Okay, it sounds a little bit DaVinci-Code. What can I say, there was a 2-for-3 book sale at Barnes & Noble. However, instead of being brain candy, it kept whipping out passages like this:

My hypothesis is that it is profoundly linked to the aesthetic that has been promulgated down the ages and has been, essentially, unchanging. There is no Kantian forcing, but an aesthetic of simplicity and elegance which also guides the formulation of conjectures; mathematicians believe that the beauty of a theorem requires certain divine proportions between the simplicity of the axioms at the starting point, and the simplicity of the thesis at the point of arrival. The awkward, tricky part has always been the path between the two – the proof. And as long as that aesthetic is maintained there is no reason for undecidable propositions to appear “naturally.”

The eventual solution to this mystery was not cool enough to justify making me read 197 pages of this.

Verdict: 4 out of 10. Much like with Dan Brown, I enjoyed a few of the researched tidbits about ancient math brotherhoods, but that was about it.

Okay, I have to stop watching the History Channel. How’d I spend my night last night? Why, watching a documentary about different ways the End of the World As We Know It could happen. And it got me thinking apocalyptic thoughts. I was still thinking apocalyptic thoughts when my mom called. 

When I was little, we’d always have a place to meet up if we got separated. We live in different states now, so in my highly paranoid state of mind, I thought that we should have a plan in case civilization collapsed and we couldn’t communicate with each other.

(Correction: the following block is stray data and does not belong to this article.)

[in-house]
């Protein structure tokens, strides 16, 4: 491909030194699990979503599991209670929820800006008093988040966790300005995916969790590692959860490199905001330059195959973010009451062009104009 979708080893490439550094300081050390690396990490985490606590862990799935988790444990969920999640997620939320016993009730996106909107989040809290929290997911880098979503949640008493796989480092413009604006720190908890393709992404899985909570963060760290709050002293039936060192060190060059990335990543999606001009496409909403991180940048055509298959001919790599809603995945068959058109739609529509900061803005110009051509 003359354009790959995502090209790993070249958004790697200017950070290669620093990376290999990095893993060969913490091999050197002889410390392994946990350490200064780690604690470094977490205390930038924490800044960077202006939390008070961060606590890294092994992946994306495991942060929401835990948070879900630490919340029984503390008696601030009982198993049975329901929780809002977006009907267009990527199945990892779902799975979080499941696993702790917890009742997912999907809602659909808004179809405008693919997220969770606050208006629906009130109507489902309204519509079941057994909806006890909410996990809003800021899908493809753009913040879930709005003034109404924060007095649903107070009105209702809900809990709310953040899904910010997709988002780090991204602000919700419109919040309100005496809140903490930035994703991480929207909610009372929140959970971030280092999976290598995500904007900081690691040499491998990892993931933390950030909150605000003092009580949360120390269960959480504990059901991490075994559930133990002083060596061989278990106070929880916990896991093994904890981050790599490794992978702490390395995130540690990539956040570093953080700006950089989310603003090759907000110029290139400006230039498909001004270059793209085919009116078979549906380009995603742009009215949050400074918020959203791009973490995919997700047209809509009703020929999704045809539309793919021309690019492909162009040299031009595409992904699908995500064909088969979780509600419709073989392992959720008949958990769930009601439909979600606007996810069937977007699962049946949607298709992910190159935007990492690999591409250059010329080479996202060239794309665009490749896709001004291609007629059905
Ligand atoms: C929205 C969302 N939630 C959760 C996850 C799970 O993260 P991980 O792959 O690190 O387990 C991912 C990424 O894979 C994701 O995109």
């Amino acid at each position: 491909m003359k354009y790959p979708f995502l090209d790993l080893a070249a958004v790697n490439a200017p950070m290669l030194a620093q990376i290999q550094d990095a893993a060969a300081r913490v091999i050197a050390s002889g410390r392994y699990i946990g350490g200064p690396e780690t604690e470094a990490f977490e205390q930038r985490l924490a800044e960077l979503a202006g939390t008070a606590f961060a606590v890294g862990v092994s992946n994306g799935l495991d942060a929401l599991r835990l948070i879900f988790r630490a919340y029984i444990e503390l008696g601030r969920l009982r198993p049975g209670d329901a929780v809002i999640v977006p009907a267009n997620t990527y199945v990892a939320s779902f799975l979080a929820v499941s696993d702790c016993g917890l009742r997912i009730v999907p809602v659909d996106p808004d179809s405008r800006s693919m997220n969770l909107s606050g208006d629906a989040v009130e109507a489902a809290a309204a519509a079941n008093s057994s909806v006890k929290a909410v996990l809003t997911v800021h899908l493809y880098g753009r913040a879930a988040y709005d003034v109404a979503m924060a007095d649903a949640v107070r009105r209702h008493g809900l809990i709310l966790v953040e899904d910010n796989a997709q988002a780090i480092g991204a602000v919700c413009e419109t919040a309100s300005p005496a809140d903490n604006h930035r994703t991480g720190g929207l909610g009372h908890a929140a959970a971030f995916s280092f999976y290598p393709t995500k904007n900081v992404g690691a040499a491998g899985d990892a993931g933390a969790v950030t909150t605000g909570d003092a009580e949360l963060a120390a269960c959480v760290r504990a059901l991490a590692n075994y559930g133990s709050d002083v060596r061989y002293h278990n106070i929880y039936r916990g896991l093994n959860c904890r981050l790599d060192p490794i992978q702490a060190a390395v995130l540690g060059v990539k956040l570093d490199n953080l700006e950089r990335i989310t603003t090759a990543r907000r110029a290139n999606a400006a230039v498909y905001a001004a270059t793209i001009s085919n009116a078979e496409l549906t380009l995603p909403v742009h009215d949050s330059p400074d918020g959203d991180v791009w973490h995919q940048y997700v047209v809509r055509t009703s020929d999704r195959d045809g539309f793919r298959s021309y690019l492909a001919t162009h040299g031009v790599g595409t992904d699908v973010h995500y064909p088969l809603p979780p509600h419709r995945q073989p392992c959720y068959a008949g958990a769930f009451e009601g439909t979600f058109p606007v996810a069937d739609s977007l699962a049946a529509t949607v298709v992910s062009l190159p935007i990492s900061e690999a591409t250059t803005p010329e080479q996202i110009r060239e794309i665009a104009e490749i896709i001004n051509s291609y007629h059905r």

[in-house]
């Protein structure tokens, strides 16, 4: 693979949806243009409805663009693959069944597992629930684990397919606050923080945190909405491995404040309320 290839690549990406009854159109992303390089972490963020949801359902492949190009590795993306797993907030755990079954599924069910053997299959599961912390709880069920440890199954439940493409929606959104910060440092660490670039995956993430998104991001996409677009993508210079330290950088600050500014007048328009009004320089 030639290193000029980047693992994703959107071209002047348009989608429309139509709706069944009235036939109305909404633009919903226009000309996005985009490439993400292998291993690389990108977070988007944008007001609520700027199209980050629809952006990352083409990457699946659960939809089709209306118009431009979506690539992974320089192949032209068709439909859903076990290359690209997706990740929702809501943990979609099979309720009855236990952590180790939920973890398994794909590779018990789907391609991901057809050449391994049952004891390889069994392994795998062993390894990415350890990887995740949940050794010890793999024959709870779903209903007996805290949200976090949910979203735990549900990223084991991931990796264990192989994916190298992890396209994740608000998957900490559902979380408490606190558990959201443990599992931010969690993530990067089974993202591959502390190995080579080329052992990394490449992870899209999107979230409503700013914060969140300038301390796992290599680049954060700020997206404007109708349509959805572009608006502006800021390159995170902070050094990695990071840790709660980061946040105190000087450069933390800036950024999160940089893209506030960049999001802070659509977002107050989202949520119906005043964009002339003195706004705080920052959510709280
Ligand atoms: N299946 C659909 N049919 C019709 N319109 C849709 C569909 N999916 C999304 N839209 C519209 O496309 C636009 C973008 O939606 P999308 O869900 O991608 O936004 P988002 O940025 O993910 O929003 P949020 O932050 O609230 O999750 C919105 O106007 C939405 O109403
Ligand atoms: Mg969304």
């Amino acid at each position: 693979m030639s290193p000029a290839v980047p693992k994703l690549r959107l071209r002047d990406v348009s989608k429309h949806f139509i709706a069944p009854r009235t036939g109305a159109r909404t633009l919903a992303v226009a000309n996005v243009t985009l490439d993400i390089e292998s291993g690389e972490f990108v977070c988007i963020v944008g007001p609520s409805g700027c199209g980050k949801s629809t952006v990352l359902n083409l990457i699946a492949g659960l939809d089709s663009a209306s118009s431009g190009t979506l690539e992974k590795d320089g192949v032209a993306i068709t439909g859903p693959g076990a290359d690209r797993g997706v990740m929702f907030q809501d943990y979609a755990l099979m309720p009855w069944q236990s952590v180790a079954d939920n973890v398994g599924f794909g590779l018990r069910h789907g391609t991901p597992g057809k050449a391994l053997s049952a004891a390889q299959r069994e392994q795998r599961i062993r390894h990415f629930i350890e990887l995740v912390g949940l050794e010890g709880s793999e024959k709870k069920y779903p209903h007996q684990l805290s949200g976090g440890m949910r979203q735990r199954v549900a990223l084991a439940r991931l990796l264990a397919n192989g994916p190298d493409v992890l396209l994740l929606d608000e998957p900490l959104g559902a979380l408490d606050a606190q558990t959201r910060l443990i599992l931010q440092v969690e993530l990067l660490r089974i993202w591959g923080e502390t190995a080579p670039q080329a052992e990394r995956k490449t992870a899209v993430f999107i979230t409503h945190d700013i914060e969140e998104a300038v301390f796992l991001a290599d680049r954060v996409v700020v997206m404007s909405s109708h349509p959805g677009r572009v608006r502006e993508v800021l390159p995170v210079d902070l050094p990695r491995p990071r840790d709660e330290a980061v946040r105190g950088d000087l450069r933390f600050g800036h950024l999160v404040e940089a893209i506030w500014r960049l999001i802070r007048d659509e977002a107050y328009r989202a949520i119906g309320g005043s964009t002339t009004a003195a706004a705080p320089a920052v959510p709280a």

“Mom, if there’s ever a nation-wide catastrophic event and we don’t have a way to get in touch with each other, just stay where you are. I’ll make my way back home to Illinois.”

“What are you talking about?”

“I just thought we should have a plan.”

“A plan for what?”

“Like, if an electromagnetic pulse wiped out all our electronics and the country descended into chaos.”

“What?”

“Well, we couldn’t use our cell phones to call each other, and our laptops would be fried. Maybe all car batteries too. So it would be hard to find each other.”

“Oh honey, I’d come find you!” my mom says reassuringly.

“No, see! That’s why we need the plan!”

My mom was on her way to a book club meeting when I called her on the phone. They were discussing “The History of Love” that night, and Mom confessed that she hadn’t gotten through more than the first half.

“Well, that’s no problem,” I said. “Just be the first person to speak up when they ask what everyone thought of the book. Take something from the beginning of the book that you actually read. From then on, you’re golden. You can sit back and nod thoughtfully for the rest of the hour.”

“And that works?”

“Please, I did it all the time in high school. It’s how I got through all my English classes.”

“Maybe you shouldn’t tell me things like that.”

  • That One Band (Our debut CD would be “One-Hit Wonders” and our 2nd CD would be “Letdown.” I came up with this in high school.)
  • Fuzzy Little Bunnies
  • Gravity Always Wins (This would be my Radiohead-tribute band.)
  • We Value Your Patronage
  • Dammit, Man!
  • Frogland Ambassadors
  • Dimestore Ninjas (Partial credit for this one goes to my work friend Rob.)
  • The Regretables